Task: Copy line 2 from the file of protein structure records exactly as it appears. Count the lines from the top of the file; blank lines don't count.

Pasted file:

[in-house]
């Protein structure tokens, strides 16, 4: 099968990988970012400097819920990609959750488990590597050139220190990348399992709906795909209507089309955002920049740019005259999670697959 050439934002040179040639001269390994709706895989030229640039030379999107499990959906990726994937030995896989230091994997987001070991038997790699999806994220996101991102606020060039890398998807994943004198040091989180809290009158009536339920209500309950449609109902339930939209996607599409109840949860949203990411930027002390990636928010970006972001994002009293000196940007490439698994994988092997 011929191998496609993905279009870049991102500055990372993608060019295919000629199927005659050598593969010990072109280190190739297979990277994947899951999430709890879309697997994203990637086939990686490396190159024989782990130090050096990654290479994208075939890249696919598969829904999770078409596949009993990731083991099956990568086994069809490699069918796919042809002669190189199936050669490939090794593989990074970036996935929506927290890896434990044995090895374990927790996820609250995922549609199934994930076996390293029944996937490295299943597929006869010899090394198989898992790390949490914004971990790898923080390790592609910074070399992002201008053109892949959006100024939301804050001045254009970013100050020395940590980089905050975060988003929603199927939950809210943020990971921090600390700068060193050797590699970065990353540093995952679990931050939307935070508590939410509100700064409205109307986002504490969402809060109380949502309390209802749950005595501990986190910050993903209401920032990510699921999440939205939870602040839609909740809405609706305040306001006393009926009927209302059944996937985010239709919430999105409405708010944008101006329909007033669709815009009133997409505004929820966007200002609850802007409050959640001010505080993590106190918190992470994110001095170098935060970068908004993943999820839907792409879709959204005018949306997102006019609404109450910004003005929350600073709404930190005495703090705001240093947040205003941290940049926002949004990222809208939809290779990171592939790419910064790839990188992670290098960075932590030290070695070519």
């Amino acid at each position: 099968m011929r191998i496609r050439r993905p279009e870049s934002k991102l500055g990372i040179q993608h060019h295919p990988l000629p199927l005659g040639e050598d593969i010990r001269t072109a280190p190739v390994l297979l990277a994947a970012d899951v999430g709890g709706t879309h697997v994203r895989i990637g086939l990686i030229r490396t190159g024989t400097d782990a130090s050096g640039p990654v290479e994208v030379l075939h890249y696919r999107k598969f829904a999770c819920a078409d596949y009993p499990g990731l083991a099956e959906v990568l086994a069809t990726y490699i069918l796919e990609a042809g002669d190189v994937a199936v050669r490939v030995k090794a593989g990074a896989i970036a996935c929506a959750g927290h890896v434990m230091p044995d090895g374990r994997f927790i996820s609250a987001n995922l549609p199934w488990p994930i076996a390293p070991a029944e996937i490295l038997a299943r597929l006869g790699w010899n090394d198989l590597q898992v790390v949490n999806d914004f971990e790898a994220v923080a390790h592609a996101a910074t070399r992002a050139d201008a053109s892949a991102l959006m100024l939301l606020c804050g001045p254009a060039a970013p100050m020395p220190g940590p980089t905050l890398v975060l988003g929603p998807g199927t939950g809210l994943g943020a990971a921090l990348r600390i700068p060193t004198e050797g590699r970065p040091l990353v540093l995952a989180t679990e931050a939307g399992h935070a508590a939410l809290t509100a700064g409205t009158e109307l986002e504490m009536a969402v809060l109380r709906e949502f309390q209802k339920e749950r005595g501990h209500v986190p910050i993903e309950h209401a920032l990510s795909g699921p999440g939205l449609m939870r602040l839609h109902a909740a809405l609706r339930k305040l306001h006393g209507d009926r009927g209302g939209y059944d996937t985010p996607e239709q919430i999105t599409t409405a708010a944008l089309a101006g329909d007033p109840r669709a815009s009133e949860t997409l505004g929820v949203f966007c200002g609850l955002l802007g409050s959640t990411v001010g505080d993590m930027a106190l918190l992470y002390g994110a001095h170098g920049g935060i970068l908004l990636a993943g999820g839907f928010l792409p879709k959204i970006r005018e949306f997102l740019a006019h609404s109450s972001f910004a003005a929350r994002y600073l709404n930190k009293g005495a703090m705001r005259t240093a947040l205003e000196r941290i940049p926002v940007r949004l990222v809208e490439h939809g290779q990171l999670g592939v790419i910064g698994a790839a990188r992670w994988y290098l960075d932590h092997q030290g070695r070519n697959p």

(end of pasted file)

């Protein structure tokens, strides 16, 4: 099968990988970012400097819920990609959750488990590597050139220190990348399992709906795909209507089309955002920049740019005259999670697959 050439934002040179040639001269390994709706895989030229640039030379999107499990959906990726994937030995896989230091994997987001070991038997790699999806994220996101991102606020060039890398998807994943004198040091989180809290009158009536339920209500309950449609109902339930939209996607599409109840949860949203990411930027002390990636928010970006972001994002009293000196940007490439698994994988092997 011929191998496609993905279009870049991102500055990372993608060019295919000629199927005659050598593969010990072109280190190739297979990277994947899951999430709890879309697997994203990637086939990686490396190159024989782990130090050096990654290479994208075939890249696919598969829904999770078409596949009993990731083991099956990568086994069809490699069918796919042809002669190189199936050669490939090794593989990074970036996935929506927290890896434990044995090895374990927790996820609250995922549609199934994930076996390293029944996937490295299943597929006869010899090394198989898992790390949490914004971990790898923080390790592609910074070399992002201008053109892949959006100024939301804050001045254009970013100050020395940590980089905050975060988003929603199927939950809210943020990971921090600390700068060193050797590699970065990353540093995952679990931050939307935070508590939410509100700064409205109307986002504490969402809060109380949502309390209802749950005595501990986190910050993903209401920032990510699921999440939205939870602040839609909740809405609706305040306001006393009926009927209302059944996937985010239709919430999105409405708010944008101006329909007033669709815009009133997409505004929820966007200002609850802007409050959640001010505080993590106190918190992470994110001095170098935060970068908004993943999820839907792409879709959204005018949306997102006019609404109450910004003005929350600073709404930190005495703090705001240093947040205003941290940049926002949004990222809208939809290779990171592939790419910064790839990188992670290098960075932590030290070695070519």